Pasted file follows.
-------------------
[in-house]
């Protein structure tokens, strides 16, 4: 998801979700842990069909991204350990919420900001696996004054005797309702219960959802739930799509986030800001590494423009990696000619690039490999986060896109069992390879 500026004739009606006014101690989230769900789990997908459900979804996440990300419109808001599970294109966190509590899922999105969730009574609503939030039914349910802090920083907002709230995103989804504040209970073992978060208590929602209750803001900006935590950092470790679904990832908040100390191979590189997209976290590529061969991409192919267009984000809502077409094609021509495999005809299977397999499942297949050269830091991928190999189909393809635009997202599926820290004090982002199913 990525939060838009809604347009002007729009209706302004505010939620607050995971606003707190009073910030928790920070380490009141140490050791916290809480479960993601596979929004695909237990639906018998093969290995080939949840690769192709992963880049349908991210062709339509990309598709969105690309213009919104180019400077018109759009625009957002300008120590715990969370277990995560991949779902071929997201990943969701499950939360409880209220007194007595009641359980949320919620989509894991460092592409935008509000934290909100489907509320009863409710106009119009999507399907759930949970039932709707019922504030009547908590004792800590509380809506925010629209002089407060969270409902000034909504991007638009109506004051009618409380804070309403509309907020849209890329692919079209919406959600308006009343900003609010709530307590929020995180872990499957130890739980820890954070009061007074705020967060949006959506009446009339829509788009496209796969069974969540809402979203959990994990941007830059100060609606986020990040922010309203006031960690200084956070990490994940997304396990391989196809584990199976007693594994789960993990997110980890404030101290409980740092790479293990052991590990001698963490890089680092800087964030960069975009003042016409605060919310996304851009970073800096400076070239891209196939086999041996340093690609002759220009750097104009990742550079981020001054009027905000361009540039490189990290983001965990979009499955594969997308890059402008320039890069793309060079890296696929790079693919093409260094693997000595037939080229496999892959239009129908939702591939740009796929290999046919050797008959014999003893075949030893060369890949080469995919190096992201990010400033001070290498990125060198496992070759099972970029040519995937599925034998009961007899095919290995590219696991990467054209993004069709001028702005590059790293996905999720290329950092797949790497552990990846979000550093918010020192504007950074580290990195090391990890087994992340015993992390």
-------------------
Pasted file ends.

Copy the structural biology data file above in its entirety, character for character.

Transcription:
[in-house]
């Protein structure tokens, strides 16, 4: 998801979700842990069909991204350990919420900001696996004054005797309702219960959802739930799509986030800001590494423009990696000619690039490999986060896109069992390879 500026004739009606006014101690989230769900789990997908459900979804996440990300419109808001599970294109966190509590899922999105969730009574609503939030039914349910802090920083907002709230995103989804504040209970073992978060208590929602209750803001900006935590950092470790679904990832908040100390191979590189997209976290590529061969991409192919267009984000809502077409094609021509495999005809299977397999499942297949050269830091991928190999189909393809635009997202599926820290004090982002199913 990525939060838009809604347009002007729009209706302004505010939620607050995971606003707190009073910030928790920070380490009141140490050791916290809480479960993601596979929004695909237990639906018998093969290995080939949840690769192709992963880049349908991210062709339509990309598709969105690309213009919104180019400077018109759009625009957002300008120590715990969370277990995560991949779902071929997201990943969701499950939360409880209220007194007595009641359980949320919620989509894991460092592409935008509000934290909100489907509320009863409710106009119009999507399907759930949970039932709707019922504030009547908590004792800590509380809506925010629209002089407060969270409902000034909504991007638009109506004051009618409380804070309403509309907020849209890329692919079209919406959600308006009343900003609010709530307590929020995180872990499957130890739980820890954070009061007074705020967060949006959506009446009339829509788009496209796969069974969540809402979203959990994990941007830059100060609606986020990040922010309203006031960690200084956070990490994940997304396990391989196809584990199976007693594994789960993990997110980890404030101290409980740092790479293990052991590990001698963490890089680092800087964030960069975009003042016409605060919310996304851009970073800096400076070239891209196939086999041996340093690609002759220009750097104009990742550079981020001054009027905000361009540039490189990290983001965990979009499955594969997308890059402008320039890069793309060079890296696929790079693919093409260094693997000595037939080229496999892959239009129908939702591939740009796929290999046919050797008959014999003893075949030893060369890949080469995919190096992201990010400033001070290498990125060198496992070759099972970029040519995937599925034998009961007899095919290995590219696991990467054209993004069709001028702005590059790293996905999720290329950092797949790497552990990846979000550093918010020192504007950074580290990195090391990890087994992340015993992390």